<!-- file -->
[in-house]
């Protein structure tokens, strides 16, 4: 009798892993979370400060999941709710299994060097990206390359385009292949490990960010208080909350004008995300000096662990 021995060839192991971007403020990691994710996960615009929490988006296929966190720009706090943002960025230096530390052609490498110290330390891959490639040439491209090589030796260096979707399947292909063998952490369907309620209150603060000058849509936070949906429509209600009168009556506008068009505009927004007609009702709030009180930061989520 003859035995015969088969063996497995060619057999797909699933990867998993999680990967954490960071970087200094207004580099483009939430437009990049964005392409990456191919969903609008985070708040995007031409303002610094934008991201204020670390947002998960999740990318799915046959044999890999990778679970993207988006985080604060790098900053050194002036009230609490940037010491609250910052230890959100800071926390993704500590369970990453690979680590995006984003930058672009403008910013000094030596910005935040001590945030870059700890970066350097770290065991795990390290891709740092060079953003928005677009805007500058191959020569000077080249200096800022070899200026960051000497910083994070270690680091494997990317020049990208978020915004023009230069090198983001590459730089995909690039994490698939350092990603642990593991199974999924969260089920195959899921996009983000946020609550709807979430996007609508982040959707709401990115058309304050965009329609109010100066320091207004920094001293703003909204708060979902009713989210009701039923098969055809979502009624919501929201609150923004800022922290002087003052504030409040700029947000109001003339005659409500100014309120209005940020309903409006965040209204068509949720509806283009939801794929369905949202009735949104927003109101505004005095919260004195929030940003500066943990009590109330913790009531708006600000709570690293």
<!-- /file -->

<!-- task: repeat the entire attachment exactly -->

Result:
[in-house]
């Protein structure tokens, strides 16, 4: 009798892993979370400060999941709710299994060097990206390359385009292949490990960010208080909350004008995300000096662990 021995060839192991971007403020990691994710996960615009929490988006296929966190720009706090943002960025230096530390052609490498110290330390891959490639040439491209090589030796260096979707399947292909063998952490369907309620209150603060000058849509936070949906429509209600009168009556506008068009505009927004007609009702709030009180930061989520 003859035995015969088969063996497995060619057999797909699933990867998993999680990967954490960071970087200094207004580099483009939430437009990049964005392409990456191919969903609008985070708040995007031409303002610094934008991201204020670390947002998960999740990318799915046959044999890999990778679970993207988006985080604060790098900053050194002036009230609490940037010491609250910052230890959100800071926390993704500590369970990453690979680590995006984003930058672009403008910013000094030596910005935040001590945030870059700890970066350097770290065991795990390290891709740092060079953003928005677009805007500058191959020569000077080249200096800022070899200026960051000497910083994070270690680091494997990317020049990208978020915004023009230069090198983001590459730089995909690039994490698939350092990603642990593991199974999924969260089920195959899921996009983000946020609550709807979430996007609508982040959707709401990115058309304050965009329609109010100066320091207004920094001293703003909204708060979902009713989210009701039923098969055809979502009624919501929201609150923004800022922290002087003052504030409040700029947000109001003339005659409500100014309120209005940020309903409006965040209204068509949720509806283009939801794929369905949202009735949104927003109101505004005095919260004195929030940003500066943990009590109330913790009531708006600000709570690293």